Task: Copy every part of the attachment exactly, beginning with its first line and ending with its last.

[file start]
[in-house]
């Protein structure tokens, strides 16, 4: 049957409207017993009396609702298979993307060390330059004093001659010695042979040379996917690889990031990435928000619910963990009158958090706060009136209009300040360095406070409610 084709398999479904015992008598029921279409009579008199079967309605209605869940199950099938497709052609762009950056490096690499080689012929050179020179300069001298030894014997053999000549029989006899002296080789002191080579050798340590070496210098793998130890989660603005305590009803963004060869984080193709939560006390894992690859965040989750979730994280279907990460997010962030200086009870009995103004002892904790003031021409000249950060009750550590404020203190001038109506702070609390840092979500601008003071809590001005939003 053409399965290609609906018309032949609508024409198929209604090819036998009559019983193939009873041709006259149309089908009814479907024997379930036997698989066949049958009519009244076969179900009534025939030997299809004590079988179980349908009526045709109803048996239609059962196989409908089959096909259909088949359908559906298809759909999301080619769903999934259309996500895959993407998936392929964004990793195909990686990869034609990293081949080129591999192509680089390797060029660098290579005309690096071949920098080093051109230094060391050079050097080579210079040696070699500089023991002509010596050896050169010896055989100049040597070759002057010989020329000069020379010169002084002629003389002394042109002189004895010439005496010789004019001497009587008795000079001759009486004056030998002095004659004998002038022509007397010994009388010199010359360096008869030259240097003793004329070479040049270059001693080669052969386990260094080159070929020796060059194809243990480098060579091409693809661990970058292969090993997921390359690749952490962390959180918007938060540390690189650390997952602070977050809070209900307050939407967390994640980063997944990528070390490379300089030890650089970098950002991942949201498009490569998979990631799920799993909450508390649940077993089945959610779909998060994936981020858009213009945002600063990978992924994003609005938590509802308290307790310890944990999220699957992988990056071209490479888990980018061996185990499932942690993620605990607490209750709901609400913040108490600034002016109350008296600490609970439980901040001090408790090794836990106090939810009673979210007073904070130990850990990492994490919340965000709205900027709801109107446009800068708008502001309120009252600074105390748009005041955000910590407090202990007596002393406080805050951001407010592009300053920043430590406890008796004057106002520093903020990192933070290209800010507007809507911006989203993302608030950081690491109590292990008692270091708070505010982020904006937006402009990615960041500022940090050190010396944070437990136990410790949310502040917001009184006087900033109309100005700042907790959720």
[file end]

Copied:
[in-house]
């Protein structure tokens, strides 16, 4: 049957409207017993009396609702298979993307060390330059004093001659010695042979040379996917690889990031990435928000619910963990009158958090706060009136209009300040360095406070409610 084709398999479904015992008598029921279409009579008199079967309605209605869940199950099938497709052609762009950056490096690499080689012929050179020179300069001298030894014997053999000549029989006899002296080789002191080579050798340590070496210098793998130890989660603005305590009803963004060869984080193709939560006390894992690859965040989750979730994280279907990460997010962030200086009870009995103004002892904790003031021409000249950060009750550590404020203190001038109506702070609390840092979500601008003071809590001005939003 053409399965290609609906018309032949609508024409198929209604090819036998009559019983193939009873041709006259149309089908009814479907024997379930036997698989066949049958009519009244076969179900009534025939030997299809004590079988179980349908009526045709109803048996239609059962196989409908089959096909259909088949359908559906298809759909999301080619769903999934259309996500895959993407998936392929964004990793195909990686990869034609990293081949080129591999192509680089390797060029660098290579005309690096071949920098080093051109230094060391050079050097080579210079040696070699500089023991002509010596050896050169010896055989100049040597070759002057010989020329000069020379010169002084002629003389002394042109002189004895010439005496010789004019001497009587008795000079001759009486004056030998002095004659004998002038022509007397010994009388010199010359360096008869030259240097003793004329070479040049270059001693080669052969386990260094080159070929020796060059194809243990480098060579091409693809661990970058292969090993997921390359690749952490962390959180918007938060540390690189650390997952602070977050809070209900307050939407967390994640980063997944990528070390490379300089030890650089970098950002991942949201498009490569998979990631799920799993909450508390649940077993089945959610779909998060994936981020858009213009945002600063990978992924994003609005938590509802308290307790310890944990999220699957992988990056071209490479888990980018061996185990499932942690993620605990607490209750709901609400913040108490600034002016109350008296600490609970439980901040001090408790090794836990106090939810009673979210007073904070130990850990990492994490919340965000709205900027709801109107446009800068708008502001309120009252600074105390748009005041955000910590407090202990007596002393406080805050951001407010592009300053920043430590406890008796004057106002520093903020990192933070290209800010507007809507911006989203993302608030950081690491109590292990008692270091708070505010982020904006937006402009990615960041500022940090050190010396944070437990136990410790949310502040917001009184006087900033109309100005700042907790959720």